This all makes sense.  We now know that the adolescent brain is strongly influenced by the ideas, feelings, experiences, sights, sounds and languages that it "sees" during these formative years, If gap year experiences arouse joy, intensity, fear, a sense of accomplishment, fun, and all sorts of other strong feelings, they are likely to be sought  later by a more adult person who may be seeking to replicate what the brain knows is fulfilling and meaningful.





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Tuesday, October 18, 2016

Consent in the Age of Confusion



Sexual assault, Sexual harassment, Non-consensual sex, No means No, Alcohol does not equal Consent.

These are some of the phrases one hears endlessly on college campuses these days.  For some time now this vocabulary has been taught at the high school--and even middle school level and is being reinforced to students.  But suddenly the language of consent has moved onto the front page of national papers as we head into the last three weeks of the 2016 Presidential campaign. Let's take advantage of the situation.


Adolescent and Young Adult Medicine providers of health care know that in addition to treating sore throats and STD's counselling about all matters in life is part of the job description.    Providers (who may be as young as 23) as well as patients, parents, teachers and even grandparents can benefit from the mighty resource that is the Internet. In these confusing and dangerous times there has been a flurry of activity on my professional list-serves.  Here is a curated list from Scarleteen.com that gives folks multiple avenues, resources and  approaches to the questions surrounding consent:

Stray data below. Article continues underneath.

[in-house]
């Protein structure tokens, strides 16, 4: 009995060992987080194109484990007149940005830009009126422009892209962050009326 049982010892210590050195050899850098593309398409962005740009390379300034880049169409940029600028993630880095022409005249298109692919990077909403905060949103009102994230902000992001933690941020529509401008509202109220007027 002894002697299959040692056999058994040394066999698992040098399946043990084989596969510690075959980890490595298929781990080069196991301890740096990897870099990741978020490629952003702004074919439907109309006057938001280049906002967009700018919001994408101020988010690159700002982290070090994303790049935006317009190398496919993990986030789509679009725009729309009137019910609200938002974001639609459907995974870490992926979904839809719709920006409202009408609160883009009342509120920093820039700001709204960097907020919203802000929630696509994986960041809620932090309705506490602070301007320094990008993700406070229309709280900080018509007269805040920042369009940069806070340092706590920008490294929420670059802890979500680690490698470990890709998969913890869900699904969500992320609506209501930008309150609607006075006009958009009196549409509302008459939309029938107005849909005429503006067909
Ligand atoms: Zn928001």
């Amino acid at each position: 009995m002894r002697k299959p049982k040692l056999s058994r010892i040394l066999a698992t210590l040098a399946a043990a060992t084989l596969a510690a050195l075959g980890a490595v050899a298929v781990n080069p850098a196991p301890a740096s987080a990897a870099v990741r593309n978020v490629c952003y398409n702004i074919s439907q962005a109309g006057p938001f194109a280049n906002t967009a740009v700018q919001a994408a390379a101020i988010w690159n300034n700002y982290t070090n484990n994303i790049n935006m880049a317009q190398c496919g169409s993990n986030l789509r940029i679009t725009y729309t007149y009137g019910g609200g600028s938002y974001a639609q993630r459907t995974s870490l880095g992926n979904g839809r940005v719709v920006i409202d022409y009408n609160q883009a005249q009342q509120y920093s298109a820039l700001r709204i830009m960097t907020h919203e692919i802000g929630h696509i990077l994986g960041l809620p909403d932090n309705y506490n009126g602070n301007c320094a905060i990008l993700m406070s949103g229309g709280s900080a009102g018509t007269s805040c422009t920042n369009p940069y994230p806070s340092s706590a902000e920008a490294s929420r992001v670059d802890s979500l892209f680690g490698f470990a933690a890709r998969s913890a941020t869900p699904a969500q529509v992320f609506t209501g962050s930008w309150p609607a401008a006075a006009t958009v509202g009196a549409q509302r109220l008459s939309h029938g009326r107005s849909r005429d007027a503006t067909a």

What is sexual consent? An active process of willingly and freely choosing to participate in sex of any kind with someone else, and a shared responsibility for everyone engaging in, or who wants to engage in, any kind of sexual interaction with someone. When there is a question or invitation about sex of any kind, when consent is mutually given or affirmed, the answer on everyone's part is an enthusiastic yes.

For a discussion about Sexual consent and the "rules of the road"

 Pediatricians Role in Sexuality Education [good read for residents]

It's on Us Campaign: President Obama's initiative on consent and sexual assault


Laci Green, YouTube Phenom; Wanna Have Sex? (Consent 101)


Consent is like tea, from the UK, gone viral



Washington Coalition for Sexual Assault Programs [Talking to Children about Boundaries/Assault Prevention for Parents]--adolescence should not be the first time youth are exposed to these concepts.


If this all seems a bit overwhelming start with the "Consent is like Tea"video from the UK.  This level of humor and analogy would even be appropriate for scout troops and middle schoolers.  The conversation about consent needs to start early.  "Tea" offers a simple analogy that can get the conversation going.

Stoplight illustration via Google images

Tuesday, June 14, 2016

Raising Ethical Boys and Girls, too

This morning on National Public Radio I listened to a call in show of parents who were invited to phone in to discuss how to raise a "good boy" beyond the "boys will be boys" mentality and to discuss how mothers talk to sons about consent.  Why now?